Genome Editing in Diatoms Using CRISPR-Cas to Induce Precise Bi-allelic Deletions   

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Original research article

A brief version of this protocol appeared in:
Plant Methods
Nov 2016


Genome editing in diatoms has recently been established for the model species Phaeodactylum tricornutum and Thalassiosira pseudonana. The present protocol, although developed for T. pseudonana, can be modified to edit any diatom genome as we utilize the flexible, modular Golden Gate cloning system. The main steps include how to design a construct using Golden Gate cloning for targeting two sites, allowing a precise deletion to be introduced into the target gene. The transformation protocol is explained, as are the methods for screening using band shift assay and/or restriction site loss.

Keywords: CRISPR-Cas, Diatom, Thalassiosira pseudonana, Golden Gate, U6 promoter, Band shift assay, Restriction site loss, Phaeodactylum tricornutum


CRISPR-Cas is fast becoming a key method for molecular research. Based on a viral defence mechanism found in bacteria and archaea, CRISPR-Cas induces double-strand breaks (DSBs) at precise locations in the genome. It involves the use of a Cas9 nuclease which forms a complex with a chimeric single guide RNA (sgRNA) formed from CRISPR RNA (crRNA) and trans-activating crRNA (trRNA). Specificity is provided by a 20 nt sequence in the crRNA which corresponds with the target in the genome and guides Cas9 to the correct site by base complementarity. This means that the system is easily programmable and can be applied to new targets simply by changing the 20 nt sequence, provided that a protospacer adjacent motif (PAM) is present in the genome directly following the 20 nt target sequence. For the commonly used Cas9 isolated from Streptococcus pyogenes the PAM sequence is NGG. Gene editing is then achieved either by introducing mutations following imperfect repair by non-homologous end joining (NHEJ), cutting two sites and introducing a precise deletion or through homologous recombination. Since its application in the first eukaryotic systems (Cong et al., 2013; Mali et al., 2013), CRISPR-Cas has been used for genome editing in a wide range of organisms including two diatom species (Hopes et al., 2016; Nymark et al., 2016). Nymark et al. (2016) introduced mutations into the genome of Pheodactylum tricornutum using individual sgRNAs–the protocol for which can be found within Bio-protocol (Nymark et al., 2017). The protocol published in this paper focuses on gene editing in Thalassiosira pseudonana using two sgRNAs to introduce a precise deletion and allow simple screening using the band-shift assay previously described for identifying mutants in higher plants (Brooks et al., 2014). In addition, this method uses Golden Gate cloning (Weber et al., 2011; Engler et al., 2014)–a flexible modular system which allows sequences and cassettes to be easily interchanged and multiple modules to be assembled at once. Whilst this protocol describes targeting of two sites in the same gene to introduce a deletion, the construct can easily be altered to target different genes or greater numbers of genes as previously shown by Sakuma et al. (2014), who demonstrated knock-out of 7 genes using the Golden Gate cloning system.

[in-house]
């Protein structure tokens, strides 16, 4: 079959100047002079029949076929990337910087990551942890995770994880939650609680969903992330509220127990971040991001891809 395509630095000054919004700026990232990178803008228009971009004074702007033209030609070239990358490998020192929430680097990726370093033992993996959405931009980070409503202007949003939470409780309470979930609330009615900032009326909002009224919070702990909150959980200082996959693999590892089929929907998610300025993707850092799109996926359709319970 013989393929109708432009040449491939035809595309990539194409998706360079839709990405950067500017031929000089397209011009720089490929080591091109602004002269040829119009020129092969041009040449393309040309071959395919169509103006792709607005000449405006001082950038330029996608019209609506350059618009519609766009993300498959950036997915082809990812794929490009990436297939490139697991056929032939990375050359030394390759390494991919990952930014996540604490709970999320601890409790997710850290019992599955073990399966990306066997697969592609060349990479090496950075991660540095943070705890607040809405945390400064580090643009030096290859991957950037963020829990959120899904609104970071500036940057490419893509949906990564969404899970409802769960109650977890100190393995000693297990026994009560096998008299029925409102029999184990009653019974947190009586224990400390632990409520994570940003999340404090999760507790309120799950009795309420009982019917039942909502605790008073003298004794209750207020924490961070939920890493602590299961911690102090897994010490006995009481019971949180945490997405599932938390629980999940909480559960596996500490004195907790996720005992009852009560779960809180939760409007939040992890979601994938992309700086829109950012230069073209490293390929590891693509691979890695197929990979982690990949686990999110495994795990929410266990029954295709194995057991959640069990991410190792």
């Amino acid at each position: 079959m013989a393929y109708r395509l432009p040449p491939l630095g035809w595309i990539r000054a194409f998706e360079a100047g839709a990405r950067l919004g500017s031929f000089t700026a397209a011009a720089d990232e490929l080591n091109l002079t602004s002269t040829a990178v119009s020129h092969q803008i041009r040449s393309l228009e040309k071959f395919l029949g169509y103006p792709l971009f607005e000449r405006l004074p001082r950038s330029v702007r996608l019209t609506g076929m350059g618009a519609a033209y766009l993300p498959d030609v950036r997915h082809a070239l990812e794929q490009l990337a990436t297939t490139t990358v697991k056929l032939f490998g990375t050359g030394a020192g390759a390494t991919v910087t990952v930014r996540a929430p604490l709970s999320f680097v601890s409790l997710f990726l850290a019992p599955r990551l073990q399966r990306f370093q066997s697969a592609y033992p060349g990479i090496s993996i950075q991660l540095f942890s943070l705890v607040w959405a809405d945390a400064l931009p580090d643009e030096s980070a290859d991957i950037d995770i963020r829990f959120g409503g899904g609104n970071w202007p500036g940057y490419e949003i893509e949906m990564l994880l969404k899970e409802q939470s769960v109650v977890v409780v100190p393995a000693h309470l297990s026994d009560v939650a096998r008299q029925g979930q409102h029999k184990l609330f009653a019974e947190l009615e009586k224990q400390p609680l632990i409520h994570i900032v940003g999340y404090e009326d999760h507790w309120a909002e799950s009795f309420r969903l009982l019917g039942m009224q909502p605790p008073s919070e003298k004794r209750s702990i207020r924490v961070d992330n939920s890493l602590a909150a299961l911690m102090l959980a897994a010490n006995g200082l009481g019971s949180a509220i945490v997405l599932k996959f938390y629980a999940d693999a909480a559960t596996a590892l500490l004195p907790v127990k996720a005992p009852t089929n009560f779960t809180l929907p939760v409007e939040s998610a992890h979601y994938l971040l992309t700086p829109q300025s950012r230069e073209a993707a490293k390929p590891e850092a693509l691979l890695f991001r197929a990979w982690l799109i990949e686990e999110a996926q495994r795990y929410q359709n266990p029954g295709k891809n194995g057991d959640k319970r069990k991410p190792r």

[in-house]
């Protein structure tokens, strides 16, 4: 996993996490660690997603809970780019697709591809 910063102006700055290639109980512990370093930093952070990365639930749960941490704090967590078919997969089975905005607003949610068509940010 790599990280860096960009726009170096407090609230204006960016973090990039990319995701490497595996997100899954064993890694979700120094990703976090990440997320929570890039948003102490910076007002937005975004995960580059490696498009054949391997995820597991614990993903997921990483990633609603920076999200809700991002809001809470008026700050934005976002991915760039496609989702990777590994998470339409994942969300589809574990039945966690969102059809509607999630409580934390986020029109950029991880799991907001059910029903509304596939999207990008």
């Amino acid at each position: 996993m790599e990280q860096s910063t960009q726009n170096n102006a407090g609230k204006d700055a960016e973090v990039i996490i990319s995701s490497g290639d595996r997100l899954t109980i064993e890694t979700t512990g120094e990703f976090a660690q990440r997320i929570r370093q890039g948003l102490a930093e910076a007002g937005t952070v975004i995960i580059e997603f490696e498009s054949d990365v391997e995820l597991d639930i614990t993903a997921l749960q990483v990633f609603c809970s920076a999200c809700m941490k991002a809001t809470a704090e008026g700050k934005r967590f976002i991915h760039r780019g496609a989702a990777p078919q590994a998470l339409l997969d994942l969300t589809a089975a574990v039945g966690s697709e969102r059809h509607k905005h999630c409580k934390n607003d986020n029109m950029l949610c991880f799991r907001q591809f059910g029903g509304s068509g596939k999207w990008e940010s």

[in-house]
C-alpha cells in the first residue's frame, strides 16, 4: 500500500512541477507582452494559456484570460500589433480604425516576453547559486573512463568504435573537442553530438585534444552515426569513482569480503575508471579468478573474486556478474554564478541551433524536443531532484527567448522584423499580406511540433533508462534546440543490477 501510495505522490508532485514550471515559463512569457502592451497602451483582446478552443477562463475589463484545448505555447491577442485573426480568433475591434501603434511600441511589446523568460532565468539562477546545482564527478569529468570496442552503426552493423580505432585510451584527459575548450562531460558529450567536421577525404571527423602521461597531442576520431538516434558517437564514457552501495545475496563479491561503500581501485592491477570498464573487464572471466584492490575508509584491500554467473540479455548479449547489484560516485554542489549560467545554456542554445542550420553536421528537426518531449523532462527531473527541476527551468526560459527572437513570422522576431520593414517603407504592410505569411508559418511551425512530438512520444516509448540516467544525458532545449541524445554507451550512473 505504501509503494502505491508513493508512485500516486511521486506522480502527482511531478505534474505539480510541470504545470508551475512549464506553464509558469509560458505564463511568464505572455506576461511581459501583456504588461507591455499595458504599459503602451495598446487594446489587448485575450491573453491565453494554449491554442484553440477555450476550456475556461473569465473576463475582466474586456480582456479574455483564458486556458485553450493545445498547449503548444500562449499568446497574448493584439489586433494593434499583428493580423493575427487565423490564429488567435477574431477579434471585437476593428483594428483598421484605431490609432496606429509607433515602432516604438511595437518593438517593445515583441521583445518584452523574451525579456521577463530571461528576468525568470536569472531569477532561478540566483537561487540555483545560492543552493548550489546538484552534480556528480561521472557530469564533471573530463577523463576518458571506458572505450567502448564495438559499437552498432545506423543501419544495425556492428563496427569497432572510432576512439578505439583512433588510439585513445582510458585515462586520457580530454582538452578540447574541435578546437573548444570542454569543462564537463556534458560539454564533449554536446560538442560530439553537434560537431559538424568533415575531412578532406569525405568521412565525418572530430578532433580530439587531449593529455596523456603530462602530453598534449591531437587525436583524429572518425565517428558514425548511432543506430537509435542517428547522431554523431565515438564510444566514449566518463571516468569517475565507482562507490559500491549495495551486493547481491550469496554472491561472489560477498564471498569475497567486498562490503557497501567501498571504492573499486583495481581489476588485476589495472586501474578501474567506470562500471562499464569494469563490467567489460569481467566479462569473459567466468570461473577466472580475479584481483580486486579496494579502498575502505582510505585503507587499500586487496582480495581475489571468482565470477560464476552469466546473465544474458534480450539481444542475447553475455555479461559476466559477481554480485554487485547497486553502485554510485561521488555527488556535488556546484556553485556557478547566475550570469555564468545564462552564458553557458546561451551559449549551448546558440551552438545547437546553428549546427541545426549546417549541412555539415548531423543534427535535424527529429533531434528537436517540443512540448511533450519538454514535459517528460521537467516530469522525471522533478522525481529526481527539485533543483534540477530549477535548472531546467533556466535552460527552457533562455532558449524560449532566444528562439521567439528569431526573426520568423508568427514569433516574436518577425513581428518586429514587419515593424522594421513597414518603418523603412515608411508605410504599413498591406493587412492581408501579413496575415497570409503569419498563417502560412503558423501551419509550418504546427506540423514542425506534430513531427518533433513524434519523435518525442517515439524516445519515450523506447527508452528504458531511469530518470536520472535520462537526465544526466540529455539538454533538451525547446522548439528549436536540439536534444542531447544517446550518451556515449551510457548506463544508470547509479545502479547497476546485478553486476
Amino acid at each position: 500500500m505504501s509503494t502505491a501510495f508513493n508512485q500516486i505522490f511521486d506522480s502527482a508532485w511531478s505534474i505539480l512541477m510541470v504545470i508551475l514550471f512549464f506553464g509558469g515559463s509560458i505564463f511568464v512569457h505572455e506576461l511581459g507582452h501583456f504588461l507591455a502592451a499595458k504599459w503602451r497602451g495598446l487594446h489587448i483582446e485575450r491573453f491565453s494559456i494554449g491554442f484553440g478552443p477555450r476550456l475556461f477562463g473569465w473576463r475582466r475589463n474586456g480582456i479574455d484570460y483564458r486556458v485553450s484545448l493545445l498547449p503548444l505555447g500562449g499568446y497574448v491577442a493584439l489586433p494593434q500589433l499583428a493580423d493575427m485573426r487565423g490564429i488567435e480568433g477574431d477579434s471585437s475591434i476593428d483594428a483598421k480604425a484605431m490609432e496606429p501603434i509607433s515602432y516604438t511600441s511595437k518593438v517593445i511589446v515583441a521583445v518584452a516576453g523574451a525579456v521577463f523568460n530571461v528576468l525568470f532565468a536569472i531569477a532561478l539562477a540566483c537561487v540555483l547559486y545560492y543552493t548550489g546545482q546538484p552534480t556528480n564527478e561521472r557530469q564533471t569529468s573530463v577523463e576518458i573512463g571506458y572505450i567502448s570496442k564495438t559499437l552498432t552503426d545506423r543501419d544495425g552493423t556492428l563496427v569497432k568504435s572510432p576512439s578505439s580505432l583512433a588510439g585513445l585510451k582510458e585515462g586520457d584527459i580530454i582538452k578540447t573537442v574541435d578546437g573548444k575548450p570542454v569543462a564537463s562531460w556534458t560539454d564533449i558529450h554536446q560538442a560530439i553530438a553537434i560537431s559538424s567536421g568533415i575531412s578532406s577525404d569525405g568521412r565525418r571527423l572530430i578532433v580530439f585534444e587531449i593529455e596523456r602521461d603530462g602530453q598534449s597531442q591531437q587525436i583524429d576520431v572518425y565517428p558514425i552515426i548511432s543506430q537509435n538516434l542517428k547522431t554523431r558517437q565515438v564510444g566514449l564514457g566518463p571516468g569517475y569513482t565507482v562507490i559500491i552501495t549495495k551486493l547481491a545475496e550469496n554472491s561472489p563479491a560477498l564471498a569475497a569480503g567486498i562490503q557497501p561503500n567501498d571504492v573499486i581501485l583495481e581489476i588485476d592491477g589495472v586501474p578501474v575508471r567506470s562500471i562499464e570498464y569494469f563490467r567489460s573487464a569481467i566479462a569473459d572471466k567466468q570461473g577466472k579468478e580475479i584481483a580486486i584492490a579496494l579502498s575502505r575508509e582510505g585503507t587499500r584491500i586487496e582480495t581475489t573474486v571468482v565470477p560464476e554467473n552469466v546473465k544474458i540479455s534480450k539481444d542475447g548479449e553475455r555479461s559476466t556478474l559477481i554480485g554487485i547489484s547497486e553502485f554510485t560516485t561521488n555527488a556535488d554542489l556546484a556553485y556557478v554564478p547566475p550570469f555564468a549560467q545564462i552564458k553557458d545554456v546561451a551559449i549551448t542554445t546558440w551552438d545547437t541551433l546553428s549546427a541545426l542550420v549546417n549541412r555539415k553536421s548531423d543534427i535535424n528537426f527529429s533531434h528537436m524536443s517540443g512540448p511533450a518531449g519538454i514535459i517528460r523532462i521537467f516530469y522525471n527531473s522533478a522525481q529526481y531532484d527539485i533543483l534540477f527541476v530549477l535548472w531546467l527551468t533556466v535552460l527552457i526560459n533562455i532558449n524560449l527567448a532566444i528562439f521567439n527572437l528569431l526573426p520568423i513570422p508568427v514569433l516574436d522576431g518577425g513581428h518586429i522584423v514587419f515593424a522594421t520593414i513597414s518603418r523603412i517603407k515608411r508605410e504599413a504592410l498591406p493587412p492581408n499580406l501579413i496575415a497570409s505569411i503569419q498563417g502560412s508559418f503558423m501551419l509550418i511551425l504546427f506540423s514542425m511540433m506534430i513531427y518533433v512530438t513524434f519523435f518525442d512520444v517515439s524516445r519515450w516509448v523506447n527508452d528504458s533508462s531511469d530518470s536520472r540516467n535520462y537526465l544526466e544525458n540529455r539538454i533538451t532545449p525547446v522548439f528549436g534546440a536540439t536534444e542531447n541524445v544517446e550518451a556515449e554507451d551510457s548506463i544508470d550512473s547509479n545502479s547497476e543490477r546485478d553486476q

Copyright: © 2017 The Authors; exclusive licensee Bio-protocol LLC.
How to cite: Hopes, A., Nekrasov, V., Belshaw, N., Grouneva, I., Kamoun, S. and Mock, T. (2017). Genome Editing in Diatoms Using CRISPR-Cas to Induce Precise Bi-allelic Deletions. Bio-protocol 7(23): e2625. DOI: 10.21769/BioProtoc.2625.

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